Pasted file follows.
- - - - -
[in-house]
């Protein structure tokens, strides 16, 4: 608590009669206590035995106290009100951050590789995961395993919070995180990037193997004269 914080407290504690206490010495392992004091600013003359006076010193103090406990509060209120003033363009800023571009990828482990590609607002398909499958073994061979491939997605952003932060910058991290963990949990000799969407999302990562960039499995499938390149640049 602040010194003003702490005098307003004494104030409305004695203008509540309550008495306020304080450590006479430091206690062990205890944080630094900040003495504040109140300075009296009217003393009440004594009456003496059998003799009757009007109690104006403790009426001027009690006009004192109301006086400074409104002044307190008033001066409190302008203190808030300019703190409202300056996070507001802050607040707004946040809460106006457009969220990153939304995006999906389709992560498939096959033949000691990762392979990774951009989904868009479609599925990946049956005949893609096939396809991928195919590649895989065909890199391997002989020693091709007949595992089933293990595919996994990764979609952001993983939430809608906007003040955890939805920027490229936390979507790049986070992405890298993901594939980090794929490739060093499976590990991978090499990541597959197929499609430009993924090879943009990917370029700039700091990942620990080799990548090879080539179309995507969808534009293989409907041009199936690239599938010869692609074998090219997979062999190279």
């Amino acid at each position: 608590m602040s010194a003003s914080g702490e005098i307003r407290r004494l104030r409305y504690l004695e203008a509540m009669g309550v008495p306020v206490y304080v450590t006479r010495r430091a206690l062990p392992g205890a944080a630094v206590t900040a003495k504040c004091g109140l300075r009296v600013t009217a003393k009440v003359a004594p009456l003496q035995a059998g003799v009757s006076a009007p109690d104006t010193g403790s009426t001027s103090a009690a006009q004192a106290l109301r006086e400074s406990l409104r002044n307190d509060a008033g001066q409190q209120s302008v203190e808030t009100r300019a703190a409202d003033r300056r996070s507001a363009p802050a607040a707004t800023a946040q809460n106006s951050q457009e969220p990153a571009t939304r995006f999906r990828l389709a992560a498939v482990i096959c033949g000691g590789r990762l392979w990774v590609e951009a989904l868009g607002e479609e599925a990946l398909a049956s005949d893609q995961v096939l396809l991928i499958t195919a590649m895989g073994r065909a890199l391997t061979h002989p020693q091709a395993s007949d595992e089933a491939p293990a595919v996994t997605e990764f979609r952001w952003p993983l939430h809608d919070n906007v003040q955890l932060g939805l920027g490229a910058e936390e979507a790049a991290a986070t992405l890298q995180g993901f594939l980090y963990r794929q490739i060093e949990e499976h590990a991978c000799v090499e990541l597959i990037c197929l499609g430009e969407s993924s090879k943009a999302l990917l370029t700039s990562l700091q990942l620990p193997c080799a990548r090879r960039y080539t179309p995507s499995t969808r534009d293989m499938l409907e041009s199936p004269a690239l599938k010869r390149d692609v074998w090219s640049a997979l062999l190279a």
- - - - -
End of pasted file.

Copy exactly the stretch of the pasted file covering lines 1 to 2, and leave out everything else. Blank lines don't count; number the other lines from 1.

[in-house]
């Protein structure tokens, strides 16, 4: 608590009669206590035995106290009100951050590789995961395993919070995180990037193997004269 914080407290504690206490010495392992004091600013003359006076010193103090406990509060209120003033363009800023571009990828482990590609607002398909499958073994061979491939997605952003932060910058991290963990949990000799969407999302990562960039499995499938390149640049 602040010194003003702490005098307003004494104030409305004695203008509540309550008495306020304080450590006479430091206690062990205890944080630094900040003495504040109140300075009296009217003393009440004594009456003496059998003799009757009007109690104006403790009426001027009690006009004192109301006086400074409104002044307190008033001066409190302008203190808030300019703190409202300056996070507001802050607040707004946040809460106006457009969220990153939304995006999906389709992560498939096959033949000691990762392979990774951009989904868009479609599925990946049956005949893609096939396809991928195919590649895989065909890199391997002989020693091709007949595992089933293990595919996994990764979609952001993983939430809608906007003040955890939805920027490229936390979507790049986070992405890298993901594939980090794929490739060093499976590990991978090499990541597959197929499609430009993924090879943009990917370029700039700091990942620990080799990548090879080539179309995507969808534009293989409907041009199936690239599938010869692609074998090219997979062999190279």